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C.D. Warner, et al., comp.  The Library of the World’s Best Literature.
An Anthology in Thirty Volumes.  1917.
 
Subjection of Self-Love to Social Love
By Auguste Comte (1798–1857)
 
From the ‘Positive Polity’

IT is one of the first principles of Biology that organic life always preponderates over animal life. By this principle the sociologist explains the superior strength of the self-regarding instincts, since these are all connected more or less closely with the instinct of self-preservation. But although there is no evading the fact, Sociology shows that it is compatible with the existence of benevolent affections which Catholicism asserted were altogether alien to our nature, and entirely dependent on superhuman grace. The great problem, then, is to raise social feeling by artificial effort to the position which in the natural condition is held by selfish feeling. The solution is to be found in another biological principle; viz., that functions and organs are developed by constant exercise and atrophied by long inaction. Now the effect of the social state is, that while our sympathetic instincts are constantly stimulated, the selfish propensities are restricted; since if free play were given to them, human intercourse would very soon become impossible. Both of the tendencies naturally increase with the progress of humanity, and their increase is the best measure of the degree of perfection that we have attained. Their growth, however spontaneous, may be materially hastened by organized intervention both of individuals and of society; the object being to increase all favorable influences and to diminish unfavorable ones. This is the aim of the science of Morals. Like every other science, it is restricted within certain limits.  1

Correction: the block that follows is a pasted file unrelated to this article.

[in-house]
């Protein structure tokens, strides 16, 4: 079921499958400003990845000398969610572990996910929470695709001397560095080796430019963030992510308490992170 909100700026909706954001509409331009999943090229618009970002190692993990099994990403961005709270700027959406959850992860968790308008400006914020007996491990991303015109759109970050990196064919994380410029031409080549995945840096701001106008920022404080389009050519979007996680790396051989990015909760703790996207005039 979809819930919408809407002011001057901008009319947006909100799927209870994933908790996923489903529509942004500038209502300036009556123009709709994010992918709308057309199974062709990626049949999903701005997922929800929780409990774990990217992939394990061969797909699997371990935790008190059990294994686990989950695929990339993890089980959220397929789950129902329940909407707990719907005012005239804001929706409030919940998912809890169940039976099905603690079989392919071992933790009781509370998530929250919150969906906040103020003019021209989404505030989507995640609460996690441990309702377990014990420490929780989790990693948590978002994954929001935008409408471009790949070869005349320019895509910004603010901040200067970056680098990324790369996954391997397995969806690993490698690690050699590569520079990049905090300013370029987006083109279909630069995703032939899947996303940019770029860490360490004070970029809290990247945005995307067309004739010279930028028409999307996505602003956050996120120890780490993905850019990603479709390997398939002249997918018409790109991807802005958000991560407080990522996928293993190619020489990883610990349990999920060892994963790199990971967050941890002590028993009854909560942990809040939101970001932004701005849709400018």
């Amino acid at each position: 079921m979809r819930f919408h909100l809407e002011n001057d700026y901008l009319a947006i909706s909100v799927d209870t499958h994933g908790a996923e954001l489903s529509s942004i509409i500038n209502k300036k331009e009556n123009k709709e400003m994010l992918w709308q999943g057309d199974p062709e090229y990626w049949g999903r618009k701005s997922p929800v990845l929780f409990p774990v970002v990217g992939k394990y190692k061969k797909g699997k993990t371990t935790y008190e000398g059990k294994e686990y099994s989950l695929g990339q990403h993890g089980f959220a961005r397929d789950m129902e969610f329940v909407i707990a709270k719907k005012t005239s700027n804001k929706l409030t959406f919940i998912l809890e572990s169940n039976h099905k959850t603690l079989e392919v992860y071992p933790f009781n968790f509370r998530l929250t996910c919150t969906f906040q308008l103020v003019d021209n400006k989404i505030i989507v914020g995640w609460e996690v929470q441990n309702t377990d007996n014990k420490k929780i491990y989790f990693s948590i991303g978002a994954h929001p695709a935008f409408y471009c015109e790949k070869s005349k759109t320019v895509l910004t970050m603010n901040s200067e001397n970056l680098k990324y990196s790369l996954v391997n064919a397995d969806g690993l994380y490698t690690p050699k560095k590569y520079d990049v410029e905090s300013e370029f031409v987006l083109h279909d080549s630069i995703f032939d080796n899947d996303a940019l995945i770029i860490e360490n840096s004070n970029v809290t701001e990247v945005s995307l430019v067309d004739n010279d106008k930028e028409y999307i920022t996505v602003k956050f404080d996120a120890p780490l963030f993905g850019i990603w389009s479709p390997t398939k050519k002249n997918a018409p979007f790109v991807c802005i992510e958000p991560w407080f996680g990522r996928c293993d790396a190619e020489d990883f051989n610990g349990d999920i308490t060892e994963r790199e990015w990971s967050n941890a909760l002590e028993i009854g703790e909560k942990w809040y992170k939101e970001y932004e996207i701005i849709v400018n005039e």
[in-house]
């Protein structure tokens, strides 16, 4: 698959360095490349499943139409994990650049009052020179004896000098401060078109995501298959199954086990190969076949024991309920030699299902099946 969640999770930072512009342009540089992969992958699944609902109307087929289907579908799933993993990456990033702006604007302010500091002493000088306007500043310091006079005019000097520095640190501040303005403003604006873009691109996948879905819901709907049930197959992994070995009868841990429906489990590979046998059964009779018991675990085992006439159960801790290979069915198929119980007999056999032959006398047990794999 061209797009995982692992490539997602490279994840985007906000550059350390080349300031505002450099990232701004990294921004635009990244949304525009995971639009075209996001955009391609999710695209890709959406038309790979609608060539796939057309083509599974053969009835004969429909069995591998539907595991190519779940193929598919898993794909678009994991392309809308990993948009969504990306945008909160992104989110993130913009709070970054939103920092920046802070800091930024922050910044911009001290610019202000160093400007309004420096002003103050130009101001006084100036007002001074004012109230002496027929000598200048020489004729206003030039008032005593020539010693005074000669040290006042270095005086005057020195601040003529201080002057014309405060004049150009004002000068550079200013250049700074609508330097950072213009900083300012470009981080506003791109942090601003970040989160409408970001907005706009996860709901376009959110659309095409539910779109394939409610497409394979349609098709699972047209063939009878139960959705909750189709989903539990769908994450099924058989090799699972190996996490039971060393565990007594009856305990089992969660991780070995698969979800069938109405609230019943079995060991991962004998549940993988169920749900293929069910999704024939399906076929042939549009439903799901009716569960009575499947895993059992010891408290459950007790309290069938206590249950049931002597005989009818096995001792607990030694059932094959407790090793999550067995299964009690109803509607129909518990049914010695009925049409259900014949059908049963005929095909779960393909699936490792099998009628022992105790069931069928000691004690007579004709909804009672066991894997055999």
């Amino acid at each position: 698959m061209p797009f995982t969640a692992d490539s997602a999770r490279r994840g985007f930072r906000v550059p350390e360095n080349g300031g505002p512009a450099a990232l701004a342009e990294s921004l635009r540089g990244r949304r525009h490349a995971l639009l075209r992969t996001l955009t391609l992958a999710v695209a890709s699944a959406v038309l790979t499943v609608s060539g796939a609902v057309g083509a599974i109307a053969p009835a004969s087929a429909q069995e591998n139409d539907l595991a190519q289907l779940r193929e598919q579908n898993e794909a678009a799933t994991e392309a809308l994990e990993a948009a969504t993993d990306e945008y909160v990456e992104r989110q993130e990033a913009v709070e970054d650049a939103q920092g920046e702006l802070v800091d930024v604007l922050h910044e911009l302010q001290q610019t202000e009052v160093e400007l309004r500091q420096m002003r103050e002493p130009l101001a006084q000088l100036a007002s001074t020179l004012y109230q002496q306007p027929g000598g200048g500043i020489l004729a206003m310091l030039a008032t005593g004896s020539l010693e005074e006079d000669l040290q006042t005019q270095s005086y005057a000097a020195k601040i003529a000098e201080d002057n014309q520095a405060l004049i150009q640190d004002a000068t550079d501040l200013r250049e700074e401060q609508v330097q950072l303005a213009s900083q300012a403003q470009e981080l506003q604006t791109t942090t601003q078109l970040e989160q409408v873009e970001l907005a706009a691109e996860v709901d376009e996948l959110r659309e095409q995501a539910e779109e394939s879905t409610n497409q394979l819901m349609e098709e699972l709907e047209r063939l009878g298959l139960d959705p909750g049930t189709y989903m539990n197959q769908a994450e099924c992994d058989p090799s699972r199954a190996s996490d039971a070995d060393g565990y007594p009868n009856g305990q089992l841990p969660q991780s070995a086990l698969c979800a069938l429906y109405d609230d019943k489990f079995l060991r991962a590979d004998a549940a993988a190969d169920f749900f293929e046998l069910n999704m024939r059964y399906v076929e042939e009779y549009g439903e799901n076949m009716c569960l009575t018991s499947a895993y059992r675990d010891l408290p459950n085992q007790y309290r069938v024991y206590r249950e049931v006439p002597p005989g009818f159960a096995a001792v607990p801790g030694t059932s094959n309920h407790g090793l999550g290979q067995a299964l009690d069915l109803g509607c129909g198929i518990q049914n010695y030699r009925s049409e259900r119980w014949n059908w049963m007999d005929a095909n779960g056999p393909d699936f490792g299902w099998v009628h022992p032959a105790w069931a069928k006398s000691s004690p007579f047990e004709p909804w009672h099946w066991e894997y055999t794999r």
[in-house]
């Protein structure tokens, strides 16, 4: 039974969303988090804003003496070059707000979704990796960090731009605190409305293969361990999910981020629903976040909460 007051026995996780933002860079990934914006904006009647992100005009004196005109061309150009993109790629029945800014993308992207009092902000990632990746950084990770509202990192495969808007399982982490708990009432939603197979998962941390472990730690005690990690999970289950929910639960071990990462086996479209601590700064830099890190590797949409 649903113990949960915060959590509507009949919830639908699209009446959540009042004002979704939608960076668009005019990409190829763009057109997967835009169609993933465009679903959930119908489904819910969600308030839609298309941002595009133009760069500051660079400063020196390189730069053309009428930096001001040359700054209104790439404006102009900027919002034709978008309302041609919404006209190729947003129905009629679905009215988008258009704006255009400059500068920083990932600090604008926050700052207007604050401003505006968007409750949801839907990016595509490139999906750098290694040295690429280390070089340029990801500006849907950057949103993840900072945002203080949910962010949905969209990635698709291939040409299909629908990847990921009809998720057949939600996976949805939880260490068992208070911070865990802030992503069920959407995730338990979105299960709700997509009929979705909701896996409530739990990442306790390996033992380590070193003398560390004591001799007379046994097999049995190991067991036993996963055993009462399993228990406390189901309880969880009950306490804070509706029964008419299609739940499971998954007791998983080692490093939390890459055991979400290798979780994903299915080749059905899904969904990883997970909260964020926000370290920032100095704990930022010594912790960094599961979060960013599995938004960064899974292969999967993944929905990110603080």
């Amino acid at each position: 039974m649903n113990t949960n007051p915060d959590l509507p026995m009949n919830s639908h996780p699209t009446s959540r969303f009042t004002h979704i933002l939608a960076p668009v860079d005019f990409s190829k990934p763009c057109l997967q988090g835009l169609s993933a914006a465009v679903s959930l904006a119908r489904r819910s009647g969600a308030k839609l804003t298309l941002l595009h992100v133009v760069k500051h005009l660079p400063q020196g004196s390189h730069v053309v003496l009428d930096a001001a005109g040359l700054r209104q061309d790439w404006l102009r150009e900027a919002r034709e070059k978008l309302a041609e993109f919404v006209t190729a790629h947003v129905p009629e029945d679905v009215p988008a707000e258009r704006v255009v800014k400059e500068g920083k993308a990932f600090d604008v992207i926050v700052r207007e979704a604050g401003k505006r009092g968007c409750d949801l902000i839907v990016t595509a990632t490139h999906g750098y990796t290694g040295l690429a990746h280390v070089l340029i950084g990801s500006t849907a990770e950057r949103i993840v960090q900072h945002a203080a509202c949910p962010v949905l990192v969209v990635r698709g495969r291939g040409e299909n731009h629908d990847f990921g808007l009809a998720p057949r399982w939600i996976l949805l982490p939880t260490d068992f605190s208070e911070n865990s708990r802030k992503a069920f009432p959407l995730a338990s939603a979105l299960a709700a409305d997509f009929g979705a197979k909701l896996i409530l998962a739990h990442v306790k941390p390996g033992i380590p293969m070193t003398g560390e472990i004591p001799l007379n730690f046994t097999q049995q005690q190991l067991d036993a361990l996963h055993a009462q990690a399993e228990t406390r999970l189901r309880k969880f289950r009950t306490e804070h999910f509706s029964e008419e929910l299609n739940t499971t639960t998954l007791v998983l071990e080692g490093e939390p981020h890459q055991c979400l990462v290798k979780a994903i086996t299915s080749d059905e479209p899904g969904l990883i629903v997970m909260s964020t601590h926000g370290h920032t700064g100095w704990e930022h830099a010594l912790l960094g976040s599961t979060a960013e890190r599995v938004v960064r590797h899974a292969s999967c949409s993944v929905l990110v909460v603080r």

The first principle of Positive morality is the preponderance of social sympathy. Full and free expansion of the benevolent emotions is made the first condition of individual and social well-being, since these emotions are at once the sweetest to experience, and the only feelings which can find expression simultaneously in all. This doctrine is as deep and pure as it is simple and true. It is essentially characteristic of a philosophy which by virtue of its attribute of reality subordinates all scientific conceptions to the social point of view, as the sole point from which they can be co-ordinated into a whole.  2
 
 
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